Thursday, September 13, 2012

Mustache You a Question

Keep me out of big box stores. Otherwise, I'll walk out with something like this ↑. But, I ask you, who DOESN'T need paperclips shaped like mustaches?


Tuesday, September 11, 2012

Shell-shocked (again)

While I originally posted this last year, I think it still sums up my experience of 9/11. What was your experience of September 11, 2001,  and what changes have you noticed in yourself and in the world as each anniversary has passed?

The World Trade Center, September 11, 2001.

Shell-shocked is the best way to describe how I felt by the end of the day on Tuesday, September 11, 2001. The day started out ordinarily enough. I was a junior at the Kansas City Art Institute, and, as an upperclassman, I finally had tons of creative freedom and the opportunity to get into the classes I was really excited to take. Like every non-studio day that semester, I had gotten up early to attend my Performance Art elective. It wasn’t always easy to wake up after late nights in studio, but I really loved everything I was learning. Our class was tiny, with no more than five or seven students. We were all sitting in a circle on the floor of Epperson Auditorium, the school’s main lecture hall, discussing the day’s chosen topic. A student who was not in our class came in the side door and told us the US had come under attack by terrorists. He also said the Media Center was playing the footage on TV.

Our teacher was permissive, so we all headed from our building across the sidewalk to the building next door, where the Media Center was located. We all felt a sense of excitement, as if we were going on a field trip. It was fun to have our normal schedule shaken up. None of us had any reason to suspect or expect the worst. As we entered the building, one of the long-time Art History professors came running down the stairs looking bewildered and more disheveled than usual. As he passed by, he said, “This is what the US gets for its defiance.” (You have to remember, the 9/11 attack took place less than a year after the United States had pulled out of the Kyoto Protocol. It was not a leap to think American attitudes on international issues and the environment might have had something to do with the attack.) That was the first signal that something was clearly very wrong. Whatever had happened was severe enough to scare the heck out of an old hippie who seemed to have witnessed it all.

When we got upstairs, the room was full of people. I sat on an empty stool in the back row. A TV on a cart had been pulled front and center. I saw the New York skyline covered with billowing smoke. I turned to the guy sitting beside me and asked, “What’s going on?” He said one of the towers of the World Trade Center had fallen down. I said, “What do you mean, it fell down?” Then, as I watched, I saw the second tower follow the first to the ground floor by floor by floor. I still don’t think I understood what was happening. I don’t think any of us did.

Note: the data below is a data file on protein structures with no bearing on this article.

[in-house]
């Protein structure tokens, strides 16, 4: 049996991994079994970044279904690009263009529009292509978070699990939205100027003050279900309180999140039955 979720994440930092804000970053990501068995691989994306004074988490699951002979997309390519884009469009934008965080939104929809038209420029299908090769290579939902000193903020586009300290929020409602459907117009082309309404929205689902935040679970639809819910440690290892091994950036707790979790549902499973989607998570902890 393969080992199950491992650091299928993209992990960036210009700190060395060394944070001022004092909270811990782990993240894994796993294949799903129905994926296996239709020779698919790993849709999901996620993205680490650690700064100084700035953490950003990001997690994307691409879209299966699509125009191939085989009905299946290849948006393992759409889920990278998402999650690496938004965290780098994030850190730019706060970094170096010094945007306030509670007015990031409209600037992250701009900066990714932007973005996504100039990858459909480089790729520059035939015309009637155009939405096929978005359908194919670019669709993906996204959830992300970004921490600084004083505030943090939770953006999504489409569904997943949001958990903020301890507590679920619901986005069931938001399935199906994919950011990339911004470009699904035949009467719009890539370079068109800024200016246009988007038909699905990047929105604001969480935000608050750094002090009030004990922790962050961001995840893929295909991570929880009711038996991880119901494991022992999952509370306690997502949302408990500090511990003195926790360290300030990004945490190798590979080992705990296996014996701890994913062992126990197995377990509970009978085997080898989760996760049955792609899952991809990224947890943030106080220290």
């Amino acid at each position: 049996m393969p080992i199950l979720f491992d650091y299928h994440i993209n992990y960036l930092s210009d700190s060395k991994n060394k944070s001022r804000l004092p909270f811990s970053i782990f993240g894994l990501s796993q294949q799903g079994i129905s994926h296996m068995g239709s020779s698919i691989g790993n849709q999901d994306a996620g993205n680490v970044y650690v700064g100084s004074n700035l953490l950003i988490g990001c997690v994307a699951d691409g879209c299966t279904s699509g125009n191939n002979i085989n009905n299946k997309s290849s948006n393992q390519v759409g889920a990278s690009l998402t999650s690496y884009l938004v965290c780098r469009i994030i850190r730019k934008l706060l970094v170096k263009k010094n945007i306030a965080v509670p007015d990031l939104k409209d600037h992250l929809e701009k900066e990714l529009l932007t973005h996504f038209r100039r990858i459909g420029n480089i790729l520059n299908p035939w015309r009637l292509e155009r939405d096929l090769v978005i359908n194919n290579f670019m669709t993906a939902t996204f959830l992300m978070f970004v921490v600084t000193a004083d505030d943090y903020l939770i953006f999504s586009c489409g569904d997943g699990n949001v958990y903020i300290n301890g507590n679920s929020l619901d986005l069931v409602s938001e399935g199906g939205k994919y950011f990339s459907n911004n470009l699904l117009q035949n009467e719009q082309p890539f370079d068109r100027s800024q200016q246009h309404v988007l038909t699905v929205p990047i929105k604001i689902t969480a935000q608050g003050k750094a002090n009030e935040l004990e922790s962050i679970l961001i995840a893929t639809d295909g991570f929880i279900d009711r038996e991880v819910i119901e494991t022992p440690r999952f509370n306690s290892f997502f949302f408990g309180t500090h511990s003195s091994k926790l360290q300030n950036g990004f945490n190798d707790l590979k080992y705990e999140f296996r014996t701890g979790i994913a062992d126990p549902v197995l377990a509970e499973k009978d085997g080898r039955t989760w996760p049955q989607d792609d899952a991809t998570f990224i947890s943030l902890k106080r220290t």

I don’t remember if I went to any other classes that day or if they were canceled. All I remember is sitting on my best friend’s couch, where we watched hours and hours of news footage. I don’t think we could watch the Twin Towers fall enough times. We listened to eyewitness accounts and stories of survival. We watched firefighters, police officers and EMTs canvass the area. We flipped the channels for new footage and information. We never tired of hearing the same details repeated, clarified, and then reworded again. I don’t think I even blinked that day - except when I was crying. We just couldn’t understand how or why the Twin Towers and all those lives were simply gone.

Either a day or a week later, the campus gathered together for a candlelight ceremony. Afterward, we painted banners to send to New York. As I recall, none of the work was particularly good. I don’t know if the paintings ever actually made it to New York. I don’t know if it even matters. The action of painting felt good; it was a cathartic group event. We were stuck in the Midwest and unable to see or help anyone in New York. There was such a strong desire and a need to DO SOMETHING. Like a lot of people, I think what I was feeling for the first time was a joint patriotic goal in the PRESENT to work toward. This was nothing read in a history book. I was INVOLVED. I wanted New York to heal, but I had no idea how to make that happen.

I didn’t know where the actions of that early morning would lead, but I knew whatever happened, it would be bloody and more innocent lives would certainly be lost. Already, I heard people calling for payback and Saddam Hussein’s head. I am not sure if I learned the word Taliban that day or not, but it and the name Osama bin Laden entered my vocabulary soon enough. Overall, I felt fearful and worried for the lives of Americans and non-Americans alike.

Fear became a steady state of being in the United States. For the first time in my life, I felt like the United States was vulnerable to outside forces. It seemed like the main political goal was for America to secure itself from THE OTHER, no matter what the cost. I remember hearing the words “Terror Alert” so often, they became meaningless. It was just the status quo. I think about the kids I work with in my new job in higher education. The majority of them are no older than 22. Most of them developed their political consciousness in a United States changed by 9/11, its aftershocks, and the rhetoric that has developed as a result.